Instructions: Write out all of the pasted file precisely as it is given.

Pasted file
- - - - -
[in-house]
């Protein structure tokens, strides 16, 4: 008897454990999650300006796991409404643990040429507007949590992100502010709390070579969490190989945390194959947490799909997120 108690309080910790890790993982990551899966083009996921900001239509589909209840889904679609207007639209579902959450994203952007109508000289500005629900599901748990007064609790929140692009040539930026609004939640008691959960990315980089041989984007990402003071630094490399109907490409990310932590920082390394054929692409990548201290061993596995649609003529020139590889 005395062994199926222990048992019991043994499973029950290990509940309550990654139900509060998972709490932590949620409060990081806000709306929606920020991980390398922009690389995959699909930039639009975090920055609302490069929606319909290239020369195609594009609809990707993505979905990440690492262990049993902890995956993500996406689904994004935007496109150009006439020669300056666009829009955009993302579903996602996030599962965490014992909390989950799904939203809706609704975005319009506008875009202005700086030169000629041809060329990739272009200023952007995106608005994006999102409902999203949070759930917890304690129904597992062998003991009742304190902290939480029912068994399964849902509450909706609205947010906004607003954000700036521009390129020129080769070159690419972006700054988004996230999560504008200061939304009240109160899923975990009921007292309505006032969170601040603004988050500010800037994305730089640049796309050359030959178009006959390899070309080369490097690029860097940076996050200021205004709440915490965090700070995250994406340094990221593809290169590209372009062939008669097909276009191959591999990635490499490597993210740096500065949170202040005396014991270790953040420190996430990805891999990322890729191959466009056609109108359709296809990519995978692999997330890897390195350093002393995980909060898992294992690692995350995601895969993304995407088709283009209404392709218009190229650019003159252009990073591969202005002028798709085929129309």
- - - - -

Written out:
[in-house]
């Protein structure tokens, strides 16, 4: 008897454990999650300006796991409404643990040429507007949590992100502010709390070579969490190989945390194959947490799909997120 108690309080910790890790993982990551899966083009996921900001239509589909209840889904679609207007639209579902959450994203952007109508000289500005629900599901748990007064609790929140692009040539930026609004939640008691959960990315980089041989984007990402003071630094490399109907490409990310932590920082390394054929692409990548201290061993596995649609003529020139590889 005395062994199926222990048992019991043994499973029950290990509940309550990654139900509060998972709490932590949620409060990081806000709306929606920020991980390398922009690389995959699909930039639009975090920055609302490069929606319909290239020369195609594009609809990707993505979905990440690492262990049993902890995956993500996406689904994004935007496109150009006439020669300056666009829009955009993302579903996602996030599962965490014992909390989950799904939203809706609704975005319009506008875009202005700086030169000629041809060329990739272009200023952007995106608005994006999102409902999203949070759930917890304690129904597992062998003991009742304190902290939480029912068994399964849902509450909706609205947010906004607003954000700036521009390129020129080769070159690419972006700054988004996230999560504008200061939304009240109160899923975990009921007292309505006032969170601040603004988050500010800037994305730089640049796309050359030959178009006959390899070309080369490097690029860097940076996050200021205004709440915490965090700070995250994406340094990221593809290169590209372009062939008669097909276009191959591999990635490499490597993210740096500065949170202040005396014991270790953040420190996430990805891999990322890729191959466009056609109108359709296809990519995978692999997330890897390195350093002393995980909060898992294992690692995350995601895969993304995407088709283009209404392709218009190229650019003159252009990073591969202005002028798709085929129309």